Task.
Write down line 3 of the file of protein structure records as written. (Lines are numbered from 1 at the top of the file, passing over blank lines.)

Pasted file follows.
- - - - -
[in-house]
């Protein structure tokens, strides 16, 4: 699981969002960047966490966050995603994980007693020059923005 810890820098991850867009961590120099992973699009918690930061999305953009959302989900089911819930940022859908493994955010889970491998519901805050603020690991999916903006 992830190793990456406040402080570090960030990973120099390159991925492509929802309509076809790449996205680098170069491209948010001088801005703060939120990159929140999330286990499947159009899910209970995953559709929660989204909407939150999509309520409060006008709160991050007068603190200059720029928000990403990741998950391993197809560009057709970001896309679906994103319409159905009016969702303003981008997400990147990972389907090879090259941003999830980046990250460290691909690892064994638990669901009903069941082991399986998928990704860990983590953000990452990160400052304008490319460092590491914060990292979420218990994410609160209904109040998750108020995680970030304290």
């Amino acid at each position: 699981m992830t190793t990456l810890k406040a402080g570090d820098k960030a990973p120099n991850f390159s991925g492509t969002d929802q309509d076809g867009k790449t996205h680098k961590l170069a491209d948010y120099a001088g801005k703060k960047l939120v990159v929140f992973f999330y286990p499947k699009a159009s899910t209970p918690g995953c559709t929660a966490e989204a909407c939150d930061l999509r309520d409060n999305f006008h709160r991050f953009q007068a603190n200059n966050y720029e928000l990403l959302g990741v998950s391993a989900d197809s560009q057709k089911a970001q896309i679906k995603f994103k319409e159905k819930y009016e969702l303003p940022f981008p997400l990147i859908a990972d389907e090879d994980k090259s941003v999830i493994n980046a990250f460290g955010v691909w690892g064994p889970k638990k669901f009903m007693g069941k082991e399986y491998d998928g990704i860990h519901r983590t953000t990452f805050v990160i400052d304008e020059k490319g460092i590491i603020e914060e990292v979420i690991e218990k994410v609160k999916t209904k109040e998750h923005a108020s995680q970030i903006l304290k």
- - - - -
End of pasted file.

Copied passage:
């Amino acid at each position: 699981m992830t190793t990456l810890k406040a402080g570090d820098k960030a990973p120099n991850f390159s991925g492509t969002d929802q309509d076809g867009k790449t996205h680098k961590l170069a491209d948010y120099a001088g801005k703060k960047l939120v990159v929140f992973f999330y286990p499947k699009a159009s899910t209970p918690g995953c559709t929660a966490e989204a909407c939150d930061l999509r309520d409060n999305f006008h709160r991050f953009q007068a603190n200059n966050y720029e928000l990403l959302g990741v998950s391993a989900d197809s560009q057709k089911a970001q896309i679906k995603f994103k319409e159905k819930y009016e969702l303003p940022f981008p997400l990147i859908a990972d389907e090879d994980k090259s941003v999830i493994n980046a990250f460290g955010v691909w690892g064994p889970k638990k669901f009903m007693g069941k082991e399986y491998d998928g990704i860990h519901r983590t953000t990452f805050v990160i400052d304008e020059k490319g460092i590491i603020e914060e990292v979420i690991e218990k994410v609160k999916t209904k109040e998750h923005a108020s995680q970030i903006l304290k």